Vacuum Bottle Testing: NETA & IEEE Guidance

Hello everyone, I am looking for some guidance on VB testing with a DC test set. Recently was out in the field and we were testing a 35kv vacuum breaker. NETA is slightly confusing with the information for myself at least. It recommended going into the IEEE book which I unfortunately don’t have. Can anyone break down what I should do when this application comes up again in the future and what documentations to look at.

Thank you

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Typically what I do, is look in the manufacturers manual.

Excerpt from HVI (

High voltage testing of vacuum bottles should be performed using AC voltage. DC voltage testing is not recommended by most bottle manufacturers and forbidden by some. Like on most high voltage electrical apparatus in a substation, AC testing should be performed to verify if the object can withstand the AC stress when in service. Depending on the item tested, usually the test voltage is 2 - 4 times over the utilization voltage and for perhaps a minute. The test object either holds the voltage or fails. There is nothing in-between. DC leakage currents are meaningless. In a bottle, there is no acceptable partial vacuum. It is either there or not. An AC stress test will determine that immediately. Another reason: The DC output voltage from various hipots is not predictable. Depending on the rectifier circuit, the peak DC voltage may be significantly higher than the average voltage read on the voltmeter and the ripple output is not known. This possibly excessive over voltage can result in the creation of x-rays and falsely failed bottles. Some manufacturers also worry about the DC voltage degrading the bellows and other parts within the bottle. Also, switchgear manufacturers worry that DC voltage degrades the insulators used between the bus and ground. Use AC.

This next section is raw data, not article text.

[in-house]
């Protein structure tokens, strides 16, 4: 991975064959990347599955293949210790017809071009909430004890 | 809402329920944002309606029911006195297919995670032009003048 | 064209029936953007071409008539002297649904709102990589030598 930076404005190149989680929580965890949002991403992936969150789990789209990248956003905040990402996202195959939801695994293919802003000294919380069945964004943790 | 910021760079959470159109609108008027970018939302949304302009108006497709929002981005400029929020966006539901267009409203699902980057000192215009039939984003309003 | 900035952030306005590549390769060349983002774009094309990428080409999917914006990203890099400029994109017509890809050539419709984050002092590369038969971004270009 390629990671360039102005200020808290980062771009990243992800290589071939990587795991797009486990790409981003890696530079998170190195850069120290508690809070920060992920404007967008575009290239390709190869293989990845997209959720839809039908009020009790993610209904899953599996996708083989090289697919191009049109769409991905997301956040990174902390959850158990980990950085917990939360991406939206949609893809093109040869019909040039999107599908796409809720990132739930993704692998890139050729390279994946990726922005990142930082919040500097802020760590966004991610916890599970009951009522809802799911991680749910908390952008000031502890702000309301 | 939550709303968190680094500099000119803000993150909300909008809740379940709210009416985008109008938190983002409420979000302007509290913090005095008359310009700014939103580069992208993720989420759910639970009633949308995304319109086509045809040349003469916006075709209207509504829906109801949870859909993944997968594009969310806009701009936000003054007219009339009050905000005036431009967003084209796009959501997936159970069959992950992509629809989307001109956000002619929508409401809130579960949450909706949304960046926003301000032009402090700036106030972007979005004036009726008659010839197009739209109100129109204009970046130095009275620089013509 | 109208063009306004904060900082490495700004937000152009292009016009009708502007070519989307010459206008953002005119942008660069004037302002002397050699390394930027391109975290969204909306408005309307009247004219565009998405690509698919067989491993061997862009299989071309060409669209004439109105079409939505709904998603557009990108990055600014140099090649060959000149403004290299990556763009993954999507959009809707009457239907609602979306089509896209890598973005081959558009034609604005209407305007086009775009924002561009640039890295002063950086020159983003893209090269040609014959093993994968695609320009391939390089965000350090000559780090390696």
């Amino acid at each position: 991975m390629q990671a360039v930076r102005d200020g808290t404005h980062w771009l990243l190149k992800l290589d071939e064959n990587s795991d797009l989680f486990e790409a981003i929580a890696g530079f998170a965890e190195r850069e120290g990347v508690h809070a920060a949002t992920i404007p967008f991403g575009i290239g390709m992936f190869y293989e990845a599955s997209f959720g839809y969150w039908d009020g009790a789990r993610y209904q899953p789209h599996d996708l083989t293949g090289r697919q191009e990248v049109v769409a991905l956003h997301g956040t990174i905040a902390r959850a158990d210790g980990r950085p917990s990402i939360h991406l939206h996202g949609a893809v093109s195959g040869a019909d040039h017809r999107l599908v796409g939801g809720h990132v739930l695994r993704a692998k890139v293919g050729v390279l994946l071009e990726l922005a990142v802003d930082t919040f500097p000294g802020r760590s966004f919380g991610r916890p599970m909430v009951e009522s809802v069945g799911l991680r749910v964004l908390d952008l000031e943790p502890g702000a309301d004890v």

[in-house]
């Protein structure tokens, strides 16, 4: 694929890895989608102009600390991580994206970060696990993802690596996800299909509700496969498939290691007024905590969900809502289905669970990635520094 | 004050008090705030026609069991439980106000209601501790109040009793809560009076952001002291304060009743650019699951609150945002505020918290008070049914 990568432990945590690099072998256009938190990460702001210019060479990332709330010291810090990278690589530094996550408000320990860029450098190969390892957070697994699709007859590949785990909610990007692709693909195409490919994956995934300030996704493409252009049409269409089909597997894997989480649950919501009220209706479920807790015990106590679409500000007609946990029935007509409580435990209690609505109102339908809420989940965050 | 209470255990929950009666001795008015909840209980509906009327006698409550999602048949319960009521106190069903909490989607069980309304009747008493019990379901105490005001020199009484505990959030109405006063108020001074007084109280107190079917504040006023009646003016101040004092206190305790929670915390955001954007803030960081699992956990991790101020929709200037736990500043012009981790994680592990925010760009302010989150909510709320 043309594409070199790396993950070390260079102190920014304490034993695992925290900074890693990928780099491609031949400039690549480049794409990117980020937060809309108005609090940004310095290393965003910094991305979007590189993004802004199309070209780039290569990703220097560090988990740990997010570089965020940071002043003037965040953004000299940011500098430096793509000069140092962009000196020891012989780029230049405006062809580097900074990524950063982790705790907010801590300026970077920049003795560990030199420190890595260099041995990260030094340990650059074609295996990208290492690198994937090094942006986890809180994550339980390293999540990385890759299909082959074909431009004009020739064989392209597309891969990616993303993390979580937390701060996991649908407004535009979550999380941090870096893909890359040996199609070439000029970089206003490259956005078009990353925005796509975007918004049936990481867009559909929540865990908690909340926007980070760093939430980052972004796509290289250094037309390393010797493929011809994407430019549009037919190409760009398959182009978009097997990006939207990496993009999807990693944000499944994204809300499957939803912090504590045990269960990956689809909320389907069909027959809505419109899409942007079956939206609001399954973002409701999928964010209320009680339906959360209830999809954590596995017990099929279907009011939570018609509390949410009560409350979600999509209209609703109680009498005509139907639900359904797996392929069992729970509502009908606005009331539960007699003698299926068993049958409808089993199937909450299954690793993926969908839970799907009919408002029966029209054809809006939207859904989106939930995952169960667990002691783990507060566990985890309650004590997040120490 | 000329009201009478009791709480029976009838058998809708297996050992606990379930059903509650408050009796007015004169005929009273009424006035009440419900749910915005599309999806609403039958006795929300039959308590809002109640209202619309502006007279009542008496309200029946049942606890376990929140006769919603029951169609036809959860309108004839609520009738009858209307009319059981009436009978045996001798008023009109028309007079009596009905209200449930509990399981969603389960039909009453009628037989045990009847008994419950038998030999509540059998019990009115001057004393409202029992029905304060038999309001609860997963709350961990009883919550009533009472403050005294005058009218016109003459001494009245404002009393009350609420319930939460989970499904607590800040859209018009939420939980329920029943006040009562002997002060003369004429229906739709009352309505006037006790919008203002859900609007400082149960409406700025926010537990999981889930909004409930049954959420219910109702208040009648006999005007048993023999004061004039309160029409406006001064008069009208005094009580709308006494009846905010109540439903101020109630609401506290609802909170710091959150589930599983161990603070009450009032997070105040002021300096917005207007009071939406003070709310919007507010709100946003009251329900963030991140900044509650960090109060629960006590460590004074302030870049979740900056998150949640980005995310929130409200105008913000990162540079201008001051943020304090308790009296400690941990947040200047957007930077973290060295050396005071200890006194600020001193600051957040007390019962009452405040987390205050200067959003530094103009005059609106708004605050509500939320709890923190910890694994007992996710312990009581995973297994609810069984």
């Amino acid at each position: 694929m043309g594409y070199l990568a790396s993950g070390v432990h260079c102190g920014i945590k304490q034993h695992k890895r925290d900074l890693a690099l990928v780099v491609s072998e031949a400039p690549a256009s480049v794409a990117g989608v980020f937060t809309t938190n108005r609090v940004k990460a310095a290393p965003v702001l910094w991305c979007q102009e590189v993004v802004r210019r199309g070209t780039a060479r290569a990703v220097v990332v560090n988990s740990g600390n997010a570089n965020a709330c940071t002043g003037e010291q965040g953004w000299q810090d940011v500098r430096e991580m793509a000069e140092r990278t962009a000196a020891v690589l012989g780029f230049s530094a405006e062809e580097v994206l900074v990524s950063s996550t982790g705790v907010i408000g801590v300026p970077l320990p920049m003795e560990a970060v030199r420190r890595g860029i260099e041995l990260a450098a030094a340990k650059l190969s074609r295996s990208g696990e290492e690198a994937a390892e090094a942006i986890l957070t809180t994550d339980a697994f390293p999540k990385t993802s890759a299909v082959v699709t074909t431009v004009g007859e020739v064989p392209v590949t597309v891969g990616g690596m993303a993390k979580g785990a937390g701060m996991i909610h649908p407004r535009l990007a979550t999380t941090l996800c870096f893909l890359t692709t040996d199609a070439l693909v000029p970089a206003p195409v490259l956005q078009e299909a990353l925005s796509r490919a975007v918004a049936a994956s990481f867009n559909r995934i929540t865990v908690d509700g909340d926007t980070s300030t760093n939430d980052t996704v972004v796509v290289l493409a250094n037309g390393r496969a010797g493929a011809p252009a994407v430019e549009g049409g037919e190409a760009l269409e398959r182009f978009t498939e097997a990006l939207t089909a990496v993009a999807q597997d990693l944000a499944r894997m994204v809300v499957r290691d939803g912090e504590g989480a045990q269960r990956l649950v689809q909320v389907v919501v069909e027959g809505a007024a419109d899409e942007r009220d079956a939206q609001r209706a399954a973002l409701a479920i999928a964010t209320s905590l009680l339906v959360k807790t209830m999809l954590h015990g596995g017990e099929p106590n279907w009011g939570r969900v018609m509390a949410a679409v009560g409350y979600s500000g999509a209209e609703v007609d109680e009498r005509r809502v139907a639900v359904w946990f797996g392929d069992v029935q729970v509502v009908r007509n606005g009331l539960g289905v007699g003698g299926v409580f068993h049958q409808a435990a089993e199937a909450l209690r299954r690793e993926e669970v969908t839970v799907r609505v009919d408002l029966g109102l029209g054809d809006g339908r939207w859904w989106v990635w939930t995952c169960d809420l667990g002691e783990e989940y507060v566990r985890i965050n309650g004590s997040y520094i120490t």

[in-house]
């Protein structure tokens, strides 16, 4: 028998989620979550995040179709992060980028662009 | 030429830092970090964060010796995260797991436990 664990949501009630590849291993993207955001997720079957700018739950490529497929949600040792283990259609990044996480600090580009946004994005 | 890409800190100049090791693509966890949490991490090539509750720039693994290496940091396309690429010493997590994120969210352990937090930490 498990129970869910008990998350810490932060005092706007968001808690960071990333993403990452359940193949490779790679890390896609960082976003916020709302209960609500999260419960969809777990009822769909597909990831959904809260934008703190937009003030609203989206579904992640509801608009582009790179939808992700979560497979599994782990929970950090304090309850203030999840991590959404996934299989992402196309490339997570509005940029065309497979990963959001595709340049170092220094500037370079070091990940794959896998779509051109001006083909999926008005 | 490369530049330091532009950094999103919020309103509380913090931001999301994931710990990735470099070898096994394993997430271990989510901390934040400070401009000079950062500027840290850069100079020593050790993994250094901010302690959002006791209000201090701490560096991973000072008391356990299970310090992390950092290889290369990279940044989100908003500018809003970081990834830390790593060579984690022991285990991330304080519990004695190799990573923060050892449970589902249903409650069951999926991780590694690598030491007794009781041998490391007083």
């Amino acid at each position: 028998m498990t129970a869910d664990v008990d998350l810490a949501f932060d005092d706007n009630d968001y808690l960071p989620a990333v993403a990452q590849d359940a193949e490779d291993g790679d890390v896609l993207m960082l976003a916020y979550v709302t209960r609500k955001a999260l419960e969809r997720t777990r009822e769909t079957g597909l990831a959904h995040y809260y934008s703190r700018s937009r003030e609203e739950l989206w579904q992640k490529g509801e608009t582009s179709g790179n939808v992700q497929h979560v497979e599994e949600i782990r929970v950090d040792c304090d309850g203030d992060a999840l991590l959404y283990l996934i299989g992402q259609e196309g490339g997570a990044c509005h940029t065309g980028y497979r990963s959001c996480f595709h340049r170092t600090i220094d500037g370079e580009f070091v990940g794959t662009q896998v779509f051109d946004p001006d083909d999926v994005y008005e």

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If you’re looking for a pass/fail test, utilizing an AC hipot is the best resource. You should consider performing a DLRO first to determine if the contact pressure and resistance is within tolerance in my opinion. If you are trying to determine the available vacuum presence with an estimated life expectancy, utilize a MAC tester. All of this equipment is portable and should be utilized by NETA testers to qualify equipment.

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